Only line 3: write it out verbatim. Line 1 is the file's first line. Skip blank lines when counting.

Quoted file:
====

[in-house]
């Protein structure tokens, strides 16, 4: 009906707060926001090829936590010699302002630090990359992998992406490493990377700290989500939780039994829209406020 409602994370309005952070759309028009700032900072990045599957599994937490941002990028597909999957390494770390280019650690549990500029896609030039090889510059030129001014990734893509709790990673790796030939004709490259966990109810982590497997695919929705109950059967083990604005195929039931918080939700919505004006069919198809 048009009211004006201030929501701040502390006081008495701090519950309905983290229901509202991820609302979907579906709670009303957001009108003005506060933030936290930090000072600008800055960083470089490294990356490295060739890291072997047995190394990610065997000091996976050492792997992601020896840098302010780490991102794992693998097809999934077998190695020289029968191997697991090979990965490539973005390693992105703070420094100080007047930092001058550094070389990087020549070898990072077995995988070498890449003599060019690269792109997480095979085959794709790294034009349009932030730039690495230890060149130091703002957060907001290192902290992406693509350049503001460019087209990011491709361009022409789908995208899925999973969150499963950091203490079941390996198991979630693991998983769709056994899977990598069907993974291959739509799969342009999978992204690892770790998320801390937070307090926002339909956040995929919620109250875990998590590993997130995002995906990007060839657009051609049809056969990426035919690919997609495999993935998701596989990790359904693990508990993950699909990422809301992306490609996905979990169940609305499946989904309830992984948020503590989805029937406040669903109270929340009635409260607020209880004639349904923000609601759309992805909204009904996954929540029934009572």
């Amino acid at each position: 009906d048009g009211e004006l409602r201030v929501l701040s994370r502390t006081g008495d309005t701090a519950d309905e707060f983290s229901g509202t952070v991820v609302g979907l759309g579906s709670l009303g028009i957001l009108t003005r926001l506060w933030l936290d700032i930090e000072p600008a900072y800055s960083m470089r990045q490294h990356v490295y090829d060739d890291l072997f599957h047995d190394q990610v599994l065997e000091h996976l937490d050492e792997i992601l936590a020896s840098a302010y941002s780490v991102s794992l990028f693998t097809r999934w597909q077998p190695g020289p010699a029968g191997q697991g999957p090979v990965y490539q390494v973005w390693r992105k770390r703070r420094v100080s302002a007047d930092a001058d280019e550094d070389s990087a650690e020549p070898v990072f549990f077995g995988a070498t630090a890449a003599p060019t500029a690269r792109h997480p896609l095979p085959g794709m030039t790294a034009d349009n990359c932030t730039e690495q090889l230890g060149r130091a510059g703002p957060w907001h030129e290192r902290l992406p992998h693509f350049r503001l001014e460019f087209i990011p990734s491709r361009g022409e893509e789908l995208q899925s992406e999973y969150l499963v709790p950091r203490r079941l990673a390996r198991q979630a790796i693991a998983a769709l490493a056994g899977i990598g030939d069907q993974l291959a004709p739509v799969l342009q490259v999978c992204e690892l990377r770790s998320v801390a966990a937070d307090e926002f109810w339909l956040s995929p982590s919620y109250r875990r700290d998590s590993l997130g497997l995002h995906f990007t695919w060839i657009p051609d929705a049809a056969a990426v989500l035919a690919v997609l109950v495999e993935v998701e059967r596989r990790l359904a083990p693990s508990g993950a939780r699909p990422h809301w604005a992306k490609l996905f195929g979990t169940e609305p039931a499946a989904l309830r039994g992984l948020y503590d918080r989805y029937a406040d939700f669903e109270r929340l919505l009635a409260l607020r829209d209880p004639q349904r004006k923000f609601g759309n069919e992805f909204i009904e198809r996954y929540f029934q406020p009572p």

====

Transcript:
């Amino acid at each position: 009906d048009g009211e004006l409602r201030v929501l701040s994370r502390t006081g008495d309005t701090a519950d309905e707060f983290s229901g509202t952070v991820v609302g979907l759309g579906s709670l009303g028009i957001l009108t003005r926001l506060w933030l936290d700032i930090e000072p600008a900072y800055s960083m470089r990045q490294h990356v490295y090829d060739d890291l072997f599957h047995d190394q990610v599994l065997e000091h996976l937490d050492e792997i992601l936590a020896s840098a302010y941002s780490v991102s794992l990028f693998t097809r999934w597909q077998p190695g020289p010699a029968g191997q697991g999957p090979v990965y490539q390494v973005w390693r992105k770390r703070r420094v100080s302002a007047d930092a001058d280019e550094d070389s990087a650690e020549p070898v990072f549990f077995g995988a070498t630090a890449a003599p060019t500029a690269r792109h997480p896609l095979p085959g794709m030039t790294a034009d349009n990359c932030t730039e690495q090889l230890g060149r130091a510059g703002p957060w907001h030129e290192r902290l992406p992998h693509f350049r503001l001014e460019f087209i990011p990734s491709r361009g022409e893509e789908l995208q899925s992406e999973y969150l499963v709790p950091r203490r079941l990673a390996r198991q979630a790796i693991a998983a769709l490493a056994g899977i990598g030939d069907q993974l291959a004709p739509v799969l342009q490259v999978c992204e690892l990377r770790s998320v801390a966990a937070d307090e926002f109810w339909l956040s995929p982590s919620y109250r875990r700290d998590s590993l997130g497997l995002h995906f990007t695919w060839i657009p051609d929705a049809a056969a990426v989500l035919a690919v997609l109950v495999e993935v998701e059967r596989r990790l359904a083990p693990s508990g993950a939780r699909p990422h809301w604005a992306k490609l996905f195929g979990t169940e609305p039931a499946a989904l309830r039994g992984l948020y503590d918080r989805y029937a406040d939700f669903e109270r929340l919505l009635a409260l607020r829209d209880p004639q349904r004006k923000f609601g759309n069919e992805f909204i009904e198809r996954y929540f029934q406020p009572p």